This season she took the field in 13 games and placed third on the team in points with eight and second in goals with four.

She was recognized this year with the Keith Kurowski Award, presented to a player whose teammates felt displayed Kurowski’s same courage and enthusiasm despite great adversity.

“There’s a running joke that I have an insane goal-to-minute ratio because a lot of times at Dartmouth I was physically not able to play more than like 20 minutes at a time,” Wilkins said. “It’s nice to have such supportive teammates, and teammates that acknowledge talent. Your talent, individual teammates, despite what they’re going through.”

Wilkins’ career may have seemed quiet, but she made important contributions to the Big Green throughout her four years, taking the injuries in stride. We’re left wondering what could have been.

—Emily Wechsler

Akiko Okuda ’15

When Akiko Okuda ’15 stepped on Dartmouth’s campus as a freshman in 2011, she was one of three freshmen on a tennis team that won only two of its seven Ivy League matches that season, finishing tied with Princeton University for sixth in the standings. When Okuda ended her tennis career with the Big Green this spring, she was co-captain and the only senior on a team that reached its highest national ranking ever of No. 18 and won its first NCAA tournament match, falling just short of giving Okuda her first Ivy League title.

A lot has changed for the women’s tennis team since Okuda arrived, and she has featured prominently as an ever-reliable member for the squad as it grew and learned over the last four years.

In a college sport that jams the individual nature of its competition into a team format, Okuda represents the most seamless and selfless way a player can make the transition from an accomplished juniors career – she graduated high school ranked No. 29 in the country according to tennisrecruiting.net – to an irreplaceable member of a team unit.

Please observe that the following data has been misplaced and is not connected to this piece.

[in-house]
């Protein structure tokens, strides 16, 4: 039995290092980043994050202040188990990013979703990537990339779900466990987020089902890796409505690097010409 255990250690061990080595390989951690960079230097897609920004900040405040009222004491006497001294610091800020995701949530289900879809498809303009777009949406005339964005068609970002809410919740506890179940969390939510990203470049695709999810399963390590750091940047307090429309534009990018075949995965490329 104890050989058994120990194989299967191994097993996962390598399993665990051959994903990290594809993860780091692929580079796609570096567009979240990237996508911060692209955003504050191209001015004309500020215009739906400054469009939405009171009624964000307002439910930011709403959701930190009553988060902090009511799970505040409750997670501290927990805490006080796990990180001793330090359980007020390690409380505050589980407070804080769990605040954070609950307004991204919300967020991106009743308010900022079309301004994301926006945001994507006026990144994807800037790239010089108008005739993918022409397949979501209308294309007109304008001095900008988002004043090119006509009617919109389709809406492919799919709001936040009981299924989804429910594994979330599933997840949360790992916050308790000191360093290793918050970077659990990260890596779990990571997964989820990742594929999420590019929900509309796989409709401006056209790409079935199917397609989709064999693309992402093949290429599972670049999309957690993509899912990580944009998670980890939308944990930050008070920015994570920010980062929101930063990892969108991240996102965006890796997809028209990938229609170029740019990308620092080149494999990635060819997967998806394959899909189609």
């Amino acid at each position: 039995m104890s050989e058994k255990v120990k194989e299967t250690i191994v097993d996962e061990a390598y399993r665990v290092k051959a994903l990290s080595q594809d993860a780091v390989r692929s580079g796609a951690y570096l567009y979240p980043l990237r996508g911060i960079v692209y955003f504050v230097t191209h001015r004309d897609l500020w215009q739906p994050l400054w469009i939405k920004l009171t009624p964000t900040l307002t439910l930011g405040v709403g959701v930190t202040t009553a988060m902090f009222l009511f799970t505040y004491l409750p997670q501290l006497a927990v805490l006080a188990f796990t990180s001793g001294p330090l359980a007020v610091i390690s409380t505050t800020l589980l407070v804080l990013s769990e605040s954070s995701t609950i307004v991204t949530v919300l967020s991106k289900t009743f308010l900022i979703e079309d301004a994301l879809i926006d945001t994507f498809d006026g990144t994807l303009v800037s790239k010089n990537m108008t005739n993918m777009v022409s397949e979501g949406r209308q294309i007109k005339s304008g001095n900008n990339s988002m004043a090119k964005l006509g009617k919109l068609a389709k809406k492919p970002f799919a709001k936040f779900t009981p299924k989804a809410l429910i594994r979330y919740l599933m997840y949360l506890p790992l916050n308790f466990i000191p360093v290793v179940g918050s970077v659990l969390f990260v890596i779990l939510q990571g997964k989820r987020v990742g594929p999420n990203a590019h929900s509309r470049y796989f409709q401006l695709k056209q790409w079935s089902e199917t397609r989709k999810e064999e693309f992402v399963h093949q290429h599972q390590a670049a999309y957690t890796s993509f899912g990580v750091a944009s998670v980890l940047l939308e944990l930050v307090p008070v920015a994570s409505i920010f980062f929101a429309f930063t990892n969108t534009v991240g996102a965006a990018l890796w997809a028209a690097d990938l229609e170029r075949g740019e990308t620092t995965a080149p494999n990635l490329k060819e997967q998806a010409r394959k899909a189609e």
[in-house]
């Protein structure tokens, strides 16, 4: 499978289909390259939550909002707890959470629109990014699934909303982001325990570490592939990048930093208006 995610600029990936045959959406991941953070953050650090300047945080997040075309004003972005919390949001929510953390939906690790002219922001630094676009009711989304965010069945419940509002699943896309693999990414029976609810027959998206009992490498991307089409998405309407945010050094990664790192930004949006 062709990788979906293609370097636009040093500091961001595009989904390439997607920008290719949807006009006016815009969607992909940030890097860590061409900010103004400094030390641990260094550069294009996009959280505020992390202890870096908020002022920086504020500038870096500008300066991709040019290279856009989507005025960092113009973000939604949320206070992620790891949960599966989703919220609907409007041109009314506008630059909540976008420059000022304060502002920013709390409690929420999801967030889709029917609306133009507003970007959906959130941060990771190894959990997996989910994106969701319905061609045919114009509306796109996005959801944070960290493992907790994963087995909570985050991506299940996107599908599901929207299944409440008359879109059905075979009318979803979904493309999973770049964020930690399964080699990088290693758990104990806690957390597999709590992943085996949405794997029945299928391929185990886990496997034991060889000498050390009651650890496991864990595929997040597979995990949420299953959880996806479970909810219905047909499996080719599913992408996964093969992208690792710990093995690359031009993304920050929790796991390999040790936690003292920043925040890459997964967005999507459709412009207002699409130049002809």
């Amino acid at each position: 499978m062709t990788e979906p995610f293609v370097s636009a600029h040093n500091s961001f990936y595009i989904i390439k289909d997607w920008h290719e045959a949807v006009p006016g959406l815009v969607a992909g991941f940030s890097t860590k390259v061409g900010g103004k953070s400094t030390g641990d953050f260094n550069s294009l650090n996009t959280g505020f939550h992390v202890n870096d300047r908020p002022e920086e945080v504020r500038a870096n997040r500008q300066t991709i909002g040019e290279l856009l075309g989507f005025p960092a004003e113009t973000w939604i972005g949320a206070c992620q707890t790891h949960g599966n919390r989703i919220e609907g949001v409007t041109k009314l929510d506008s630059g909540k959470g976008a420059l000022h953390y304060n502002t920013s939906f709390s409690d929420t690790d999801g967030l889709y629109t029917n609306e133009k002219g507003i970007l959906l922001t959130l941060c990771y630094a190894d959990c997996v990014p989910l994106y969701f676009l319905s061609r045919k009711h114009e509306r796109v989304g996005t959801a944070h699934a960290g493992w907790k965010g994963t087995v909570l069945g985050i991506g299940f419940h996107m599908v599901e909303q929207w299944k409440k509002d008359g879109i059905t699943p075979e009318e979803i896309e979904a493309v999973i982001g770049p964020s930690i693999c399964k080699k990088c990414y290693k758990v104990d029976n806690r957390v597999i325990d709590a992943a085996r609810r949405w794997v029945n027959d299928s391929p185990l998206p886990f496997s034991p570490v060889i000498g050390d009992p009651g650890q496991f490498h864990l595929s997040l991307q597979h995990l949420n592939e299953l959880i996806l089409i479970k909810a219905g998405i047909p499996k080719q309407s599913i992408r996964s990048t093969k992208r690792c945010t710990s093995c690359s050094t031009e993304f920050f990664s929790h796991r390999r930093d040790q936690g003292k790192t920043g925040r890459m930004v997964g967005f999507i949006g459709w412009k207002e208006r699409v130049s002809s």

As a highly-touted freshman, Okuda spent most of the season playing No. 2 for a Dartmouth team coming off an Ivy League championship-winning season that saw it graduate three seniors. Okuda helped fill some of the talent gap, but the team struggled with an 8-13 record.

Okuda spent the next three years becoming the piece the Big Green needed to work its way back to the top of the Ivy League. As a senior, she spent played exclusively in the bottom half of the singles ladder, where she collected a sturdy 20-13 record for the team, including a match-clinching victory in the team’s 4-3 victory over Mississippi State University.

Okuda left the team in a far better place than she found it, and that’s the highest praise available for a player who prioritized the success of her team over her individual success.

—Henry Arndt

Eric Robinson ’14

Alternate-captain Eric Robinson ’14, who received permission to return to Dartmouth as a fifth-year senior after losing the previous season to a shoulder dislocation, collected 23 points this season on the ice.

Robinson battled back into Thompson Arena after rehabilitating his shoulder after surgery and was chosen by the New England Hockey Writers Association as the recipient of the Joe Tomasello Award, doled out to the “Unsung Hero” of college hockey teams in New England.

“I’m obviously honored to get it,” Robinson said. “I’m sure there were other people that were worthy of getting the award also.”

At the conclusion of the season, Robinson signed an Amateur Tryout Contract with the Milwaukee Admirals of the American Hockey League, with whom he played hockey for a month.

“That was an amazing experience,” Robinson said. “There are a lot of guys that are much older…. Talking to them and learning from them was a pretty special experience.”

In about four total years on the ice, Robinson played in 124 games and scored 35 goals with his power forward style of playing, “a little bit more physical and simple” which, he said, his line mates captain Tyler Sikura ’15 and next year’s captain Brad Schierhorn ’16 allowed him to play.

Tyler Sikura, a year younger than Robinson, said players look up to him.

“[Robinson’s] desire for success is admired and emulated by the guys in the locker room,” Sikura said.

—Gayne Kalustian